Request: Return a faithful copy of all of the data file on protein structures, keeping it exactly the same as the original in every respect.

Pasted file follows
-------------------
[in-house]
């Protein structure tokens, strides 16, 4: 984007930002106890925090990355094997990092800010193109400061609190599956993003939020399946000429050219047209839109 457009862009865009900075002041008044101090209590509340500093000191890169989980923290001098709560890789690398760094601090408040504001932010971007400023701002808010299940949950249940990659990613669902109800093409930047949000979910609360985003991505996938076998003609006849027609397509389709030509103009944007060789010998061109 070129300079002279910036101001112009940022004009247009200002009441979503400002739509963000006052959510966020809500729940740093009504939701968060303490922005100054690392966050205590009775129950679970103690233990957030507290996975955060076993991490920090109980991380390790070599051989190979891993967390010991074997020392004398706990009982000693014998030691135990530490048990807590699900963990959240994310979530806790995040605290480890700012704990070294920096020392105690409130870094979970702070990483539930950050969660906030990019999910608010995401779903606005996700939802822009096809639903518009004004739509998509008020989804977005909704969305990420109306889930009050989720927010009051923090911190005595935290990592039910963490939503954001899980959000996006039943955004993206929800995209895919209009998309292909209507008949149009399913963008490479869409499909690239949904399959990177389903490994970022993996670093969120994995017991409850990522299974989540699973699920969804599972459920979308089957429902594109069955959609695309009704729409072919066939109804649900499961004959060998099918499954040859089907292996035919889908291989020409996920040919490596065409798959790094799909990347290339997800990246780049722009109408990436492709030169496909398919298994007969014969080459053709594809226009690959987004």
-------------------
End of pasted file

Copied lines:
[in-house]
């Protein structure tokens, strides 16, 4: 984007930002106890925090990355094997990092800010193109400061609190599956993003939020399946000429050219047209839109 457009862009865009900075002041008044101090209590509340500093000191890169989980923290001098709560890789690398760094601090408040504001932010971007400023701002808010299940949950249940990659990613669902109800093409930047949000979910609360985003991505996938076998003609006849027609397509389709030509103009944007060789010998061109 070129300079002279910036101001112009940022004009247009200002009441979503400002739509963000006052959510966020809500729940740093009504939701968060303490922005100054690392966050205590009775129950679970103690233990957030507290996975955060076993991490920090109980991380390790070599051989190979891993967390010991074997020392004398706990009982000693014998030691135990530490048990807590699900963990959240994310979530806790995040605290480890700012704990070294920096020392105690409130870094979970702070990483539930950050969660906030990019999910608010995401779903606005996700939802822009096809639903518009004004739509998509008020989804977005909704969305990420109306889930009050989720927010009051923090911190005595935290990592039910963490939503954001899980959000996006039943955004993206929800995209895919209009998309292909209507008949149009399913963008490479869409499909690239949904399959990177389903490994970022993996670093969120994995017991409850990522299974989540699973699920969804599972459920979308089957429902594109069955959609695309009704729409072919066939109804649900499961004959060998099918499954040859089907292996035919889908291989020409996920040919490596065409798959790094799909990347290339997800990246780049722009109408990436492709030169496909398919298994007969014969080459053709594809226009690959987004």